Anzac poppy, late 2000s, New Zealand, by Royal New Zealand Returned and Services' Association. Gift of an anonymous donor, 2011. CC BY-NC-ND 4.0. Te Papa (GH021294)

Anzac Day 2020

As we commemorate Anzac Day 2020 things will be a bit different than normal due to the COVID-19 pandemic. In response people are coming up with innovative ways to mark this important date. Some people will be participating in the Stand at Dawn ceremony. If you haven’t heard about this, the idea is to “Join us at 6:00 am on Saturday 25 April. Stand at your letterbox, at the front door, in your lounge rooms, balconies, in your driveway. Wherever you are in the world, stand with us and take a moment to remember our fallen – but please stay within your ‘bubble’.”

Thinking more locally, the Waitaki District Council has encouraged people who live near our special memorial oak trees to place a poppy by one of these trees. If you are curious to know more about the person your chosen tree commemorates then the Online Cenotaph managed by Auckland Museum is very helpful. One of the trees nearest to my ‘bubble’ is on Towey Street. It commemorates Captain J. Rodgers who died in 1917. Searching on the cenotaph database shows this tree is for Jesse Rodgers. From this page you can find out more about the person’s life and service. Most records are also linked to the original personnel file for the serviceperson which can be fascinating and often sombre reading. Jesse’s personnel file records that he was working for Bulleid’s when he enlisted, amongst other details. You can also add information and images to this website.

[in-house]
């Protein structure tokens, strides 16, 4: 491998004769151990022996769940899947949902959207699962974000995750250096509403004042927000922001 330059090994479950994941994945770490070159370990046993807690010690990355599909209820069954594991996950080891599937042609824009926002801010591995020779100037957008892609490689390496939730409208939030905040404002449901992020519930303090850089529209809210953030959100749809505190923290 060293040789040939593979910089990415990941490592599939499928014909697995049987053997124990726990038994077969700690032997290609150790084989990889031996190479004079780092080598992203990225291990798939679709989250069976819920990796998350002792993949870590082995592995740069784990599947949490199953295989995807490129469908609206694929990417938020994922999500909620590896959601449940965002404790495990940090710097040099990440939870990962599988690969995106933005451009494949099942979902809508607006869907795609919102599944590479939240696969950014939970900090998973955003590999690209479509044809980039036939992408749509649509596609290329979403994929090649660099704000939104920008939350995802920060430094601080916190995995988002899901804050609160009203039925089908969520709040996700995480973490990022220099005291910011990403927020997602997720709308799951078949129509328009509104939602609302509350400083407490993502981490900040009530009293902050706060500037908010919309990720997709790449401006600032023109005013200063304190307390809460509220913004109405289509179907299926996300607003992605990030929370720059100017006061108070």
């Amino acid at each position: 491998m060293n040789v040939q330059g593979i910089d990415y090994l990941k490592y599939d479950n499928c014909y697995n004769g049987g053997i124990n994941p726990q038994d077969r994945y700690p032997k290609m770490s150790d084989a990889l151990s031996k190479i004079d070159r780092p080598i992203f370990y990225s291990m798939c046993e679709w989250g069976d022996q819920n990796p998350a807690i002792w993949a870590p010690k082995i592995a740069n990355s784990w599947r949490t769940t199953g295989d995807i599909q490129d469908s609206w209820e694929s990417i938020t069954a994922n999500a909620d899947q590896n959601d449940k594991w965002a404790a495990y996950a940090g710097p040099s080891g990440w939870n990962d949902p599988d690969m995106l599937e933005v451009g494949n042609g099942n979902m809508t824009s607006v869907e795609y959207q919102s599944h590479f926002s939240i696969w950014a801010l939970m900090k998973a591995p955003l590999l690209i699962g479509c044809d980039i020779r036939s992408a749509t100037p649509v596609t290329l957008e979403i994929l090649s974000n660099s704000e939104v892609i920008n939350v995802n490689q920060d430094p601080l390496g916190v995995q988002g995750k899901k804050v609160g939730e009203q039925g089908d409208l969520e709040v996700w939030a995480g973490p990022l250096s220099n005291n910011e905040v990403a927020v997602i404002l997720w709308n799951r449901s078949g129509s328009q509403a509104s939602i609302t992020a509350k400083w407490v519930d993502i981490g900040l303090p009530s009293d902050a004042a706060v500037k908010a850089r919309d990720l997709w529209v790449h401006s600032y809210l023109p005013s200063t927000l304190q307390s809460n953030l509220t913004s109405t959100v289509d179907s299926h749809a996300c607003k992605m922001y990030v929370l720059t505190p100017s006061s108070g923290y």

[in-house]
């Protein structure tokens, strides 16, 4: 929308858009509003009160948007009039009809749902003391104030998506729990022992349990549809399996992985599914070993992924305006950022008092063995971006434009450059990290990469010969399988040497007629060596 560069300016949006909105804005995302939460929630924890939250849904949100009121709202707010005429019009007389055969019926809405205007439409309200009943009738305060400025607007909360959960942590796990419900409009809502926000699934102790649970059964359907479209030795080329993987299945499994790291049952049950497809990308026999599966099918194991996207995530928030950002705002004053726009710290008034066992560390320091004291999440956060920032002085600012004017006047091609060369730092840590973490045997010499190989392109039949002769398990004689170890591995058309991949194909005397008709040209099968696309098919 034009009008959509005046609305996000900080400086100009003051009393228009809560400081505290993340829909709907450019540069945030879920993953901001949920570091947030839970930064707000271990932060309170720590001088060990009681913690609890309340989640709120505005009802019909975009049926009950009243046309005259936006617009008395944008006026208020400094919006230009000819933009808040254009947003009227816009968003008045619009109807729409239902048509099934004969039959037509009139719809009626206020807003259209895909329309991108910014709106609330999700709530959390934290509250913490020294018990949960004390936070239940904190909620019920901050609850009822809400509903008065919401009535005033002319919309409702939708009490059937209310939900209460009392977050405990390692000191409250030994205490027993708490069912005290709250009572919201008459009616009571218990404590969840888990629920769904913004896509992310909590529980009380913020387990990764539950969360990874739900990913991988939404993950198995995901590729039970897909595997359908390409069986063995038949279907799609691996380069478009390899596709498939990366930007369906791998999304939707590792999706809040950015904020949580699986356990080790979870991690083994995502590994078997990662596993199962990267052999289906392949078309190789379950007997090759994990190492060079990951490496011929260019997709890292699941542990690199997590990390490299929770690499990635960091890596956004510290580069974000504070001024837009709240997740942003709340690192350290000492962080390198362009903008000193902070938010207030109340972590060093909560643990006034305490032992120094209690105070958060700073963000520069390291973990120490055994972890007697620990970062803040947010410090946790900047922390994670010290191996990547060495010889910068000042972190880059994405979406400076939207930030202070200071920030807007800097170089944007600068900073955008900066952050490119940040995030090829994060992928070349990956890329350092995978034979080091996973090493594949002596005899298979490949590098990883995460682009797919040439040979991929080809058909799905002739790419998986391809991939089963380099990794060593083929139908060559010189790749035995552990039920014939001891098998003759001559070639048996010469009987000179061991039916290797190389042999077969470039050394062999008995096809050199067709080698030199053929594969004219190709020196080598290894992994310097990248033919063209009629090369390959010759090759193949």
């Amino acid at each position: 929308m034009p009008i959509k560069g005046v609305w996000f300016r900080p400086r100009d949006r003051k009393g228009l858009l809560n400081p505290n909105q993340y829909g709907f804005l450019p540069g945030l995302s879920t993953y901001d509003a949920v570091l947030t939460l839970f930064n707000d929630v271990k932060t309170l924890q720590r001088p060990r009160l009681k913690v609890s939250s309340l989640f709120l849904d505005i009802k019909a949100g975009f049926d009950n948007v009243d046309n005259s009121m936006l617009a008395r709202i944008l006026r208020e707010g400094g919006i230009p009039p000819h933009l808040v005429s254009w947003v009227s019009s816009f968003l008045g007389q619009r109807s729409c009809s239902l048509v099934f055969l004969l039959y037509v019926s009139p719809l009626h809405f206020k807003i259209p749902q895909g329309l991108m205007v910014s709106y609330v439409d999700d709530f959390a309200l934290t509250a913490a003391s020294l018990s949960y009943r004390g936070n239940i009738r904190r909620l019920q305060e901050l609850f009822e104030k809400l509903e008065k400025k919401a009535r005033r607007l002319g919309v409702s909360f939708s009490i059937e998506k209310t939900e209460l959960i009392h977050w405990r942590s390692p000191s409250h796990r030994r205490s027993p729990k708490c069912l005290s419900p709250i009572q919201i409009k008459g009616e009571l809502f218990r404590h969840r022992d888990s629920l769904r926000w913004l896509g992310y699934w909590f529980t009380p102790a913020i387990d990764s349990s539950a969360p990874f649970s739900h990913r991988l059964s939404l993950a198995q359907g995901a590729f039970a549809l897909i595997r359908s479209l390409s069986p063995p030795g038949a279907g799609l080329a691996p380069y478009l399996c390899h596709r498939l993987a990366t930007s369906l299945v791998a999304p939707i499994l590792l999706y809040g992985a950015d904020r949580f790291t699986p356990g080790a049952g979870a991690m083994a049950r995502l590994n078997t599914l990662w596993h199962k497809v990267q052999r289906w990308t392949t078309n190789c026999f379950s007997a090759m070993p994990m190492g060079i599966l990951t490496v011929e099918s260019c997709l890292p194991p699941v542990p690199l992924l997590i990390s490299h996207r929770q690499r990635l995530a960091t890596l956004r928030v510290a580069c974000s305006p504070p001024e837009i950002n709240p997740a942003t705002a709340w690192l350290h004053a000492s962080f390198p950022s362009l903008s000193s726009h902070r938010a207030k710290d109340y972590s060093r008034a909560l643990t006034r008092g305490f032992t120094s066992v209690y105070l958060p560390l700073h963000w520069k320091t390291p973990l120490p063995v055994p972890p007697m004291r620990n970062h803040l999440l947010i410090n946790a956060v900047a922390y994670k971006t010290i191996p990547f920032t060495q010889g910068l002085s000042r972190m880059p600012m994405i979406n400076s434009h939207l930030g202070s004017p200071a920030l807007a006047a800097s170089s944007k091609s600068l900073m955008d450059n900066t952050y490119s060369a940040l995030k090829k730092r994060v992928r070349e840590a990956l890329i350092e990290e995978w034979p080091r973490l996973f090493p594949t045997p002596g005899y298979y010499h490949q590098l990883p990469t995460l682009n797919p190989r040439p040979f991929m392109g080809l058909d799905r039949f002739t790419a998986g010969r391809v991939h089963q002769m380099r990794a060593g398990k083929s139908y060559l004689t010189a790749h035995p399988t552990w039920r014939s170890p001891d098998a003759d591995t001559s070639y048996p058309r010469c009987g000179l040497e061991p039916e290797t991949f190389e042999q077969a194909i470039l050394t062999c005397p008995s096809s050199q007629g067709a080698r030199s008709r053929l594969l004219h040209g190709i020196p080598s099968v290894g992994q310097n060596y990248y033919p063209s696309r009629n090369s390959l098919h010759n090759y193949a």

I have spent some time this week linking cenotaph entries to the memorial oak plaques that we have on our collections online website. Some trees commemorate people who served with the British or Australian Forces. The Commonwealth War Graves Commission site can be useful for tracing these people. We don’t have all the original plaques in our collection but you may find the one for the tree near you. While you are on our site you can also view the military medals in our collection.

If you don’t have a tree near you, it is possible to place virtual poppies on the cenotaph website. I will be placing them for my relatives on Saturday. Other ideas include creating your own special memorial poppy or wreath for your fence or the window of your home. I can already see some up in my neighbourhood.

If you are supporting children to learn more about Anzac Day there are a lot of good websites. This one is about Isabel Clark and it guides older students through how to research a service person. Our Culture Waitaki website has a series of blogs on different local World War One stories that relate to the collections of our museum and archive.

However you choose to reflect on Anzac Day I hope that, while it will be different from usual, you feel able to commemorate the day in a way that is meaningful for you.

Chloe Searle